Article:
“a tale told by an idiot, full of sound and fury, signifying nothing.”

    And congrats. You got Pinky to bite on your standard schtick — imply that you say something, but don’t quite say it, so you can say “ha-ha, I said no such thing.”

    Pinky, you gotta watch anjin when he/she/it plays that little game. You have to look at exactly what he/she/it does say, and respond only to that.

    Alternately, just ignore and mock him/her/it, and challenge him/her/it to actually say something of substance, to take a position and stand by it. He/she/it never will.

  84. Matt says:

    @john: The store owner himself has contradicted your fiction…

  85. John425 says:

    @anjin-san: Kiss my arse! You blather on about white cops and racism and fail to see the implicit racism in your own comments. A 300 pound man of any color with a record of assault and other felonies has to be approached with caution. Do you really believe that the sergeant didn’t order her men to proceed with the arrest?

  86. Jenos Idanian #13 says:

    @Matt: The last I heard, the actual story was that Brown took the cigarillos and headed for the door. When he was confronted by the owner’s brother, he shoved him aside and kept walking out with the unpaid-for cigarillos.

    So we have Wilson initiating contact with Brown over his jaywalking, while Brown has in mind how he had just pulled a strongarm robbery.

    Kind of like Dallas Police Officer J. D. Tippit first approached Lee Harvey Oswald, not knowing that he was Kennedy’s assassin — but Oswald did, and immediately shot TIppit before Tippit knew he was in danger.

  87. Tyrell says:

    @jewelbomb: Think about this: if the police come to my house, knock on the door, and I come out hollaring and waving a toy pistol that looks real, the police are going to drop me like a rock! You can bet on that. And it won’t matter if the policeman is black and I’m white. And I know of pellet rifles that look exactly like some sort of military rifles. So the racist thing don’t work in every instance.
    This weekend, hundreds will be killed in violent crimes across the country, innocent victims who are killed for no other reasons than they are in the wrong place at the wrong time. Some will be injured or killed in the acts of robbery, assault, fights, domestic disputes, kidnappings, bad drug deals, and of course gang violence. Most of the criminals who carry out these acts have records a mile long, yet are back on the streets, freed by misguided parole boards, or some soft judge. Yet you hear little in the news about that. The news wants to keep the attention on events that they can use to inflame the populace ! Yet crimes that are worse are ignored except by local newspapers and tv stations.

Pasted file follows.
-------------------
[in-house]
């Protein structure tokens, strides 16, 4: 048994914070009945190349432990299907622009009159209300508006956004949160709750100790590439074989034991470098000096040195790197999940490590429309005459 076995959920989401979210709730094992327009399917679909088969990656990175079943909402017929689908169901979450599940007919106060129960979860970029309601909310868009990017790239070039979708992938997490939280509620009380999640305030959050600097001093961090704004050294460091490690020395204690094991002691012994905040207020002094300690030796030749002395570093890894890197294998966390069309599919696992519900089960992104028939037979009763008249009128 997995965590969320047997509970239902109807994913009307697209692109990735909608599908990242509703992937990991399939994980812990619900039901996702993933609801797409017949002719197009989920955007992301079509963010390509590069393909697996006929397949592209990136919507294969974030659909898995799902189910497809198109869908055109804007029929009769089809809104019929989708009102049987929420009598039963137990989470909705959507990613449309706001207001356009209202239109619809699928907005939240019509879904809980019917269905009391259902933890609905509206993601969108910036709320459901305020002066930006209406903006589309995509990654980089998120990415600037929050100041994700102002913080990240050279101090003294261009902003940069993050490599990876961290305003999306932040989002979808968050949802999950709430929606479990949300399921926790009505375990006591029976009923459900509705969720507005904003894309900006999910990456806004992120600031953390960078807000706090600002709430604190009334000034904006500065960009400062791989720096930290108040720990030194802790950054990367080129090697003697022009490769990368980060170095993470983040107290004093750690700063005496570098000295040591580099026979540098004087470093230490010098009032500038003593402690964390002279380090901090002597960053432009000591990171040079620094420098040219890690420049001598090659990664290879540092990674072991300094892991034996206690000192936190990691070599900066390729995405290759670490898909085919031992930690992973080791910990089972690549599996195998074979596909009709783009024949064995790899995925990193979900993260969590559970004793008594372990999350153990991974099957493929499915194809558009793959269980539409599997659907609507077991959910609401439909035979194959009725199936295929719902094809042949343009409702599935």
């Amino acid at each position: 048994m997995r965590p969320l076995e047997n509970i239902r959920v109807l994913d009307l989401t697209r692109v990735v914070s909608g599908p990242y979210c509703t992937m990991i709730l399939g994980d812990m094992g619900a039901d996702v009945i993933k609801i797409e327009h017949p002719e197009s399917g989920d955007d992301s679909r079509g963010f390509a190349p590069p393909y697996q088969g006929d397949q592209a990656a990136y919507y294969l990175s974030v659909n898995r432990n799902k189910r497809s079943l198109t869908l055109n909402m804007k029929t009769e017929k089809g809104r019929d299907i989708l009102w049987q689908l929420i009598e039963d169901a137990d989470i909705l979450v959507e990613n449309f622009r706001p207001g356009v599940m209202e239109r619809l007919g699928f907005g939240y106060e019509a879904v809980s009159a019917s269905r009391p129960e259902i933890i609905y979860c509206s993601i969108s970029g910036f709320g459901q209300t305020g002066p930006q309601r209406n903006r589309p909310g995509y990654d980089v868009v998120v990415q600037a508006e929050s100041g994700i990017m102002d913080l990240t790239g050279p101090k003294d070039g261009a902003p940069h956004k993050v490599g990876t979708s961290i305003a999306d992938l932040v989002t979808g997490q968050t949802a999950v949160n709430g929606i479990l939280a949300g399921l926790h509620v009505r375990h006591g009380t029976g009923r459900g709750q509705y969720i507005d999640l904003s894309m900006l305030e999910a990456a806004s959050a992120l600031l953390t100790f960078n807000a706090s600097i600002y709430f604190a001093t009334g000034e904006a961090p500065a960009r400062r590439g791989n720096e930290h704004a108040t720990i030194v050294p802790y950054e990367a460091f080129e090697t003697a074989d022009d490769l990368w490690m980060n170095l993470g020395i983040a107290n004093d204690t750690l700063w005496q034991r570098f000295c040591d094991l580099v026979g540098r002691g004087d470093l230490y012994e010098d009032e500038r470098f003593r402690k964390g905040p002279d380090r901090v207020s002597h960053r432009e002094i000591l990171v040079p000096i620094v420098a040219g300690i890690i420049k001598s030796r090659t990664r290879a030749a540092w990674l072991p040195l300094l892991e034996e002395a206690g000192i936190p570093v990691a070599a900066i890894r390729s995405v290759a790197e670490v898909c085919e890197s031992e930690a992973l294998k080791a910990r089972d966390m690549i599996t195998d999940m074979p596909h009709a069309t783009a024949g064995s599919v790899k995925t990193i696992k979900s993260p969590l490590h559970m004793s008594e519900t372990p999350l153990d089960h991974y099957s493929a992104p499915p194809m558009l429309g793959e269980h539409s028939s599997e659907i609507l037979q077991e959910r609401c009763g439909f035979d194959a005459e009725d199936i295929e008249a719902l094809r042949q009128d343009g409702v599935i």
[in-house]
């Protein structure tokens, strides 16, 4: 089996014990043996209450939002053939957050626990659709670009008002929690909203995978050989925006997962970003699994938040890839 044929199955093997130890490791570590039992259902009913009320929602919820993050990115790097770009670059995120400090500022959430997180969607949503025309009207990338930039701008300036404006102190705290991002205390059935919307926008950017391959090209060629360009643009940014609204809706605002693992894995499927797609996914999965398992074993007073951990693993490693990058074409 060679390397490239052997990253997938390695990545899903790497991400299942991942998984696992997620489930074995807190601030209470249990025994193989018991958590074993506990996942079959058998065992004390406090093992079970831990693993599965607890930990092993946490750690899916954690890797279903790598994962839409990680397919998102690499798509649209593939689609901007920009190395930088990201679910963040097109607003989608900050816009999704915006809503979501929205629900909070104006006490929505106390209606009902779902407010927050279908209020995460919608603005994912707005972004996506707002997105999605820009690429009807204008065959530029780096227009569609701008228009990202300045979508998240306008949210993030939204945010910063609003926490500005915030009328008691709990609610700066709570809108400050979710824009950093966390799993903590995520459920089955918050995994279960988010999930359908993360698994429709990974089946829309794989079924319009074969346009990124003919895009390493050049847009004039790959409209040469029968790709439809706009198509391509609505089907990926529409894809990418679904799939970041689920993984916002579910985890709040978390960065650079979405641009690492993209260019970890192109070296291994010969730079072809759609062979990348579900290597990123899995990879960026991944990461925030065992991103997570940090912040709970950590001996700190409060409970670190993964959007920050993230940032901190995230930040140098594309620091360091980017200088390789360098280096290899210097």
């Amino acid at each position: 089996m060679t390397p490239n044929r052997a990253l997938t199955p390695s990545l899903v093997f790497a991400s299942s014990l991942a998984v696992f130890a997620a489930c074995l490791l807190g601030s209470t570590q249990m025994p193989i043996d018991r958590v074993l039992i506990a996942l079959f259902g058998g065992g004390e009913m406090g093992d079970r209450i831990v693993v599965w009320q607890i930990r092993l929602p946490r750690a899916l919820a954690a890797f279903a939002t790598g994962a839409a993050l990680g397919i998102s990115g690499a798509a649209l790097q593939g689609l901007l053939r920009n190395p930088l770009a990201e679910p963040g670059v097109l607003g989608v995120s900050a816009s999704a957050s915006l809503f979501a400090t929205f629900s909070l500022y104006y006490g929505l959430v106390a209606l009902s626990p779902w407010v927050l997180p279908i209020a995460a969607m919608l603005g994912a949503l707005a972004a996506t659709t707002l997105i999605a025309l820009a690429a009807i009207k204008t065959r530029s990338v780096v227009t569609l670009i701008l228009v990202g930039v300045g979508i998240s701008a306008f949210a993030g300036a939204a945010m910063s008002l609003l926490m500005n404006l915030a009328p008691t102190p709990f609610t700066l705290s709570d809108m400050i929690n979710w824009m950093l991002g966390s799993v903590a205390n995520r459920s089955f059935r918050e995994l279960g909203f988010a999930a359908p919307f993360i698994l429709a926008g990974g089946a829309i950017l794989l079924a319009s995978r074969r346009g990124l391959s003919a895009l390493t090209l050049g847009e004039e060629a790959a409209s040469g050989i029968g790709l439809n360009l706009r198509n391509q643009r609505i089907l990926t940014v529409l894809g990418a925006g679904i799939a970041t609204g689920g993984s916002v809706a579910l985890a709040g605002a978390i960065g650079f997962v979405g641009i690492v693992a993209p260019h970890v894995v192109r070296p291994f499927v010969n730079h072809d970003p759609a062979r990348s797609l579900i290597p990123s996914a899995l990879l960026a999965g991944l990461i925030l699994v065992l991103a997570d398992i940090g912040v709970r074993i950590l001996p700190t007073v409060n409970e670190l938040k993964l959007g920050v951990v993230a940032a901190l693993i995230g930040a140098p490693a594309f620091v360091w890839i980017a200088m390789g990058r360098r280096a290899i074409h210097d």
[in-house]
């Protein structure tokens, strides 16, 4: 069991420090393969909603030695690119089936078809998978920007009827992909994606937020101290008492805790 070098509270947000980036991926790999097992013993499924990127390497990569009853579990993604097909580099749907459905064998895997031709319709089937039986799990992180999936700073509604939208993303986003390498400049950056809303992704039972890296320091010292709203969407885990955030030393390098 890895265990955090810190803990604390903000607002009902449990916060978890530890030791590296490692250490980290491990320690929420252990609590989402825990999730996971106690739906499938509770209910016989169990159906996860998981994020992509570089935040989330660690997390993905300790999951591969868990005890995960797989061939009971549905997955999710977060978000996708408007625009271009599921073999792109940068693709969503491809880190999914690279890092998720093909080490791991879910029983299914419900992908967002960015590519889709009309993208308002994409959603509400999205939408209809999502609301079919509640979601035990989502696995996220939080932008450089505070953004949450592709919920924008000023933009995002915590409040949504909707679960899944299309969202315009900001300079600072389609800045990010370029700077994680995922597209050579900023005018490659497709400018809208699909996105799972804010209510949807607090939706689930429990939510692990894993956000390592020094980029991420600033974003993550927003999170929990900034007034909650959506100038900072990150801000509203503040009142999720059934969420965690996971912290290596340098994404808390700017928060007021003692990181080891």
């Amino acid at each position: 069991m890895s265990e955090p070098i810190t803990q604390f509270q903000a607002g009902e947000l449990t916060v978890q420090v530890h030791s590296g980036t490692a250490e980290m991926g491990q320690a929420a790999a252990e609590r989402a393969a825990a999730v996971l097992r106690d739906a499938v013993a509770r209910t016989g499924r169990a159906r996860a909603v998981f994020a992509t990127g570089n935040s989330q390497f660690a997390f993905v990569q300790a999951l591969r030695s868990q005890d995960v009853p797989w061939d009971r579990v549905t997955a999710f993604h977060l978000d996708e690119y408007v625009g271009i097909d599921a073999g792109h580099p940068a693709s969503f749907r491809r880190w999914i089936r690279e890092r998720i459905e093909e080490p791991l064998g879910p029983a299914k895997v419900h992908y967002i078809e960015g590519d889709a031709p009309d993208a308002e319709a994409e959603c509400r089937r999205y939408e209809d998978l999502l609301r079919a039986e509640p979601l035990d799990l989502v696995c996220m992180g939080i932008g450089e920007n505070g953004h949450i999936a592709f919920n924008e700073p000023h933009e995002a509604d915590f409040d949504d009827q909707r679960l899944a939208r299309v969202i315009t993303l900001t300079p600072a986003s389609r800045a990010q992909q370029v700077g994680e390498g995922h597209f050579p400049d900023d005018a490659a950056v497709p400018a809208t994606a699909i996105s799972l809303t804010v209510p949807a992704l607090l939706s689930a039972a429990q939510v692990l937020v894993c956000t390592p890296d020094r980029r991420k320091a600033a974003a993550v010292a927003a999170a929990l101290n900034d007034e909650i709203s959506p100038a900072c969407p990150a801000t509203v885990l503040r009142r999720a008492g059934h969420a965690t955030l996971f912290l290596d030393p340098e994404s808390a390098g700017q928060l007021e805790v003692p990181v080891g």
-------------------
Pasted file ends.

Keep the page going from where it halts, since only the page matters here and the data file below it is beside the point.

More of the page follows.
I also think that there are many crimes being committed by people who are directly connected to terrorist groups (ISIS, Al Quada, Muslim Brotherhood) who have a specific target, plan, and purpose in mind. Yet the main news media purposely ignores those acts of violence and keeps the attention on other events. This is all done for a reason.

  88. rodney dill says:

    @T: Of course at least one commentor keeps making the case that since it’s a toy, the kid didn’t really have a gun at all.

    From your attempted derogatory use of “gun nut,” I assume you’re talking about responsible gun owners. I don’t know of any open carry or concealed weapon license advocates that endorse waving either a gun or gun facsimile around in public.

    That said, the bulk of the responsibility is on the cops on this one. Possibly some on the parents, and none on the kid (IMO).

  89. anjin-san says:

    @John425:

    Do you really believe that the sergeant didn’t order her men to proceed with the arrest?

    What does arresting someone have to do with killing them using a banned choke hold?

  90. anjin-san says:

    @rodney dill:

    I don’t know of any open carry or concealed weapon license advocates that endorse waving either a gun or gun facsimile around in public

    What does anyone think a child is going to do with a toy gun – keep it in a toy gun safe? Toy guns are resulting in children being shot dead – why on earth are they legal?

  91. Pinky says:

    @John425: How dare you accuse Anjin-san! His moral certainty protects us from witchcraft! The only sort of person who would complain about it is…you don’t happen to be a witch, do you?

  92. Pinky says:

    @Tillman: Tillman, I want to be right there with you, but Doug said specifically what this story was about, and what it wasn’t about. That’s exactly what I criticized him for doing, and exactly what you’re saying he didn’t do.

  93. rodney dill says:

    @anjin-san: Of course I said nothing about what a child would or wouldn’t do with a toy gun. My comment only stated that responsible gun owners wouldn’t endorse waving around a gun or toy gun in public.